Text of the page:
**Lagrange’s theorem**, states that for any finite **group** \(G\), the **order** (number of elements) of every **subgroup** \(H\) of \(G\) divides the order of \(G\) (denoted by \(\vert G \vert\)).

Lagrange’s theorem raises the converse question as to whether every divisor \(d\) of the order of a group is the order of some subgroup. According to **Cauchy’s theorem** this is true when \(d\) is a prime.

However, this does not hold in general: given a finite group \(G\) and a divisor \(d\) of \(\vert G \vert\), there does not necessarily exist a subgroup of \(G\) with order \(d\). The **alternating group** \(G = A_4\), which has \(12\) elements has no subgroup of order \(6\). We prove it below.

\(G\) consists of:

- The identity or neutral element \(e\).
- The three elements that are product of disjoint transpositions. Those \(3\) elements with \(e\) make up a subgroup \(V \subset H\) (\(V\) is isomorphic to the Klein four-group)
- The eight 3-cycles.

Suppose that \(H \subset G\) is a subgroup of order \(6\) and that \(H^\prime\) denotes the intersection \(H \cap V\). \(H^\prime\) is a subgroup of \(H\) and \(V\). By Lagrange’s theorem, \(H^\prime\) order divides \(4\) and \(6\). So \(\vert H^\prime \vert\) is equal to \(1\) or to \(2\). If \(\vert H^\prime \vert=1\), the map \((h,v) \mapsto h \cdot v\) defined from \(H \times V\) to \(G\) is one-to-one. Which doesn’t make sense as \(G\) would have at least \(24\) elements. Therefore \(\vert H^\prime \vert=2\) and \(H\) is made up the identity \(e\), an element \(v\) which is product of two disjoint transpositions and six 3-cycles.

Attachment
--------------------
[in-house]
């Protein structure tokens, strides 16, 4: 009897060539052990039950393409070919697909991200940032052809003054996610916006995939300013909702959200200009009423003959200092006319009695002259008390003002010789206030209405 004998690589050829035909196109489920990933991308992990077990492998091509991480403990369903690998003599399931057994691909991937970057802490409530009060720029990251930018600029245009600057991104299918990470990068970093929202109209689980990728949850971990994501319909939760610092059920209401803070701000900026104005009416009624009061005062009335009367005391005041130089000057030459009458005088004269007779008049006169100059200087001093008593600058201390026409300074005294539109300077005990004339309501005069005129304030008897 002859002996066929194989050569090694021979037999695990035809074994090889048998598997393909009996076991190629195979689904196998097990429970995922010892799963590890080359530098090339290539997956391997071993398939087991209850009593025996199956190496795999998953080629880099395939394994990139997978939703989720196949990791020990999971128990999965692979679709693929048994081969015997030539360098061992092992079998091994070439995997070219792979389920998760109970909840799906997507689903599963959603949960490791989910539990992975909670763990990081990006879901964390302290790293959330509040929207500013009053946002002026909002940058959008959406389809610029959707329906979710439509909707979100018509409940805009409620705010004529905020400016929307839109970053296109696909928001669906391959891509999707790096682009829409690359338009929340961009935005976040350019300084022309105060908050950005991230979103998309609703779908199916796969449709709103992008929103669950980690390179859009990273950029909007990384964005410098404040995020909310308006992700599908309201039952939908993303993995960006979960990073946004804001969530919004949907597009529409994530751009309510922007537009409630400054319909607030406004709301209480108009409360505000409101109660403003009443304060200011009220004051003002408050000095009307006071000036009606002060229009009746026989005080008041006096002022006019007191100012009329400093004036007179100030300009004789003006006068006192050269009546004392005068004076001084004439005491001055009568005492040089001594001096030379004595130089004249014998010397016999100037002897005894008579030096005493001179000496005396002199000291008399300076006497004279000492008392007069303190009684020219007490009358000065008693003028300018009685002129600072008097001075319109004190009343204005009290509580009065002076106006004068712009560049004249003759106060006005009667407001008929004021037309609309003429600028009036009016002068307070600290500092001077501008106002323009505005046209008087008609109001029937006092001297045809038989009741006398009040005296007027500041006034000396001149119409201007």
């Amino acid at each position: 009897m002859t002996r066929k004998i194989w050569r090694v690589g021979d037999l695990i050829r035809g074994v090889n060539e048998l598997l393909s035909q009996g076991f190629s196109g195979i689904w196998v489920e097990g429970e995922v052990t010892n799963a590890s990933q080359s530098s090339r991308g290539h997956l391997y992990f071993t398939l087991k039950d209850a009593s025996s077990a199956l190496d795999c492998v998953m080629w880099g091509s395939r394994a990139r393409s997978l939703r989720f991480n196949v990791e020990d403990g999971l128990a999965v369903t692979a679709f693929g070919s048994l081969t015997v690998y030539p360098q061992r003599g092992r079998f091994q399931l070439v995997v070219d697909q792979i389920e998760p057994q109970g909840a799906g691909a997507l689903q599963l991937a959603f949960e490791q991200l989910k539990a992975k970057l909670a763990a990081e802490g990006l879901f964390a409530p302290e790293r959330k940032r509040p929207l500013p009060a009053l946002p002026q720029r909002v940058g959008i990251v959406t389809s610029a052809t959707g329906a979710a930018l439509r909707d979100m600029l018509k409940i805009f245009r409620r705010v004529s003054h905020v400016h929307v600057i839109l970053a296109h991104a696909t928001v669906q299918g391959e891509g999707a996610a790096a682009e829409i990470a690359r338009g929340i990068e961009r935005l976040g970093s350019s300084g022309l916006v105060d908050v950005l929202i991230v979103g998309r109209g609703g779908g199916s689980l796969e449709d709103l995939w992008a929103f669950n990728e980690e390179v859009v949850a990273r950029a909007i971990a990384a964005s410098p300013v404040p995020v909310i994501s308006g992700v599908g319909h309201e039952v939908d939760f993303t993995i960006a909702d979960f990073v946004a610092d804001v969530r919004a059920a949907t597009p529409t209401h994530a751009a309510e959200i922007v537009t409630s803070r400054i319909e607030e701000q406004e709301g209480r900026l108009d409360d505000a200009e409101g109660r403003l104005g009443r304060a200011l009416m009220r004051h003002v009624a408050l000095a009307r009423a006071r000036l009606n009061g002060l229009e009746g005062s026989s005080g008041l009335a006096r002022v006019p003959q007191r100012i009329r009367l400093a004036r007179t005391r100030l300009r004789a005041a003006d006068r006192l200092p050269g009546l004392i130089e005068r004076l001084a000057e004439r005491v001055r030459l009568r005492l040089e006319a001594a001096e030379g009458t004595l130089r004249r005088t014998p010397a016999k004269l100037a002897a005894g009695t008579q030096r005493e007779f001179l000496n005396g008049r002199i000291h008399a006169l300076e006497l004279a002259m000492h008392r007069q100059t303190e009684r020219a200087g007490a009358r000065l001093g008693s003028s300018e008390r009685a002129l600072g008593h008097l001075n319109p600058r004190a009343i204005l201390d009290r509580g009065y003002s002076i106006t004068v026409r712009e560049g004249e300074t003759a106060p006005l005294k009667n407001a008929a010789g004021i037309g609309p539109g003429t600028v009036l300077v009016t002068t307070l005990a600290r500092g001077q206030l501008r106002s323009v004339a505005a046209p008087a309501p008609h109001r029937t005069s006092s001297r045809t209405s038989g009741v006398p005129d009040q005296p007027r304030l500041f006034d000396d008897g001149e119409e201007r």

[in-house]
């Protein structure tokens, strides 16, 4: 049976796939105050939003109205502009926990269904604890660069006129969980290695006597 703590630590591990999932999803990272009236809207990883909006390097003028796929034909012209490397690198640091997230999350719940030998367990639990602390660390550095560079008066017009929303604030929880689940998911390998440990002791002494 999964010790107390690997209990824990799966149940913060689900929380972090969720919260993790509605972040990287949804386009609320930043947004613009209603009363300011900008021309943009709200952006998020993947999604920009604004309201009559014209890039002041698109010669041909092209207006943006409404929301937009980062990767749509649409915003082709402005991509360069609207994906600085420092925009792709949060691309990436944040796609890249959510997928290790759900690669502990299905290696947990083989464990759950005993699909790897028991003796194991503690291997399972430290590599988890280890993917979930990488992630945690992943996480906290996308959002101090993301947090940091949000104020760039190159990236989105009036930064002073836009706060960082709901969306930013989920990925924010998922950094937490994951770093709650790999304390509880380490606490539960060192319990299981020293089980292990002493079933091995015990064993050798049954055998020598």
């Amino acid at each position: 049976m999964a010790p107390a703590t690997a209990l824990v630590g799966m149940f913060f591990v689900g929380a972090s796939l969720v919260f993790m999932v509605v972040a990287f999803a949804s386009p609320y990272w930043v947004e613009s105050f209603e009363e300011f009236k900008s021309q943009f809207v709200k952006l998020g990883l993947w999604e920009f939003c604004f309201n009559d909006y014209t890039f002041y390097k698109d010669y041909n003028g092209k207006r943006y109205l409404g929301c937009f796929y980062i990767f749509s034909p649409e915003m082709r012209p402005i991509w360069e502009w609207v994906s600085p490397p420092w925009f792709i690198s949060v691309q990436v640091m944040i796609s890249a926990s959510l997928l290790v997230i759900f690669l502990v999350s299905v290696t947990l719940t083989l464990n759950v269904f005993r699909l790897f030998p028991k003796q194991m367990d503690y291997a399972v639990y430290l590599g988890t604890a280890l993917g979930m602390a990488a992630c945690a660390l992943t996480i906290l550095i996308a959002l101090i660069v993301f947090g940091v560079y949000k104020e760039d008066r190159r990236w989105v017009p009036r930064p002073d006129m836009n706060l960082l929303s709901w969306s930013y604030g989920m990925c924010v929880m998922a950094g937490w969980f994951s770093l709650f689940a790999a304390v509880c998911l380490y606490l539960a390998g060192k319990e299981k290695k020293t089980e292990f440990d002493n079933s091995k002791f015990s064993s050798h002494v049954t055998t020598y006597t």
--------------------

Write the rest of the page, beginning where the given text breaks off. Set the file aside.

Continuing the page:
Also the index \(\vert G : H\vert\) is equal to \(2\) and consequently \(H\) is a **normal subgroup** of \(G\). We recall the argument. For \(a \in G \setminus H\) the left **cosets** \(H, aH\) form a partition of \(G\). Similarly, the right cosets \(H, Ha\) form a partition of \(G\). As \(aH \neq H\), we have \(aH =Ha\) which allows to conclude.

We denote \(v=(i,j)(k,l)\) with \(\{i,j,k,l\} = \{1,2,3,4\}\) and \(t\) the 3-cycle \((i,j,k)\). We have \(tvt^{-1}=(j,k)(i,l) \neq (i,j)(k,l)\) and \(tvt^{-1} \in H\) as \(H \triangleleft G\). In contradiction with the cardinality of \(\vert H^\prime \vert = \vert H \cap V \vert= 2\). We have finally proven that \(A_4\) has no subgroup of order \(6\).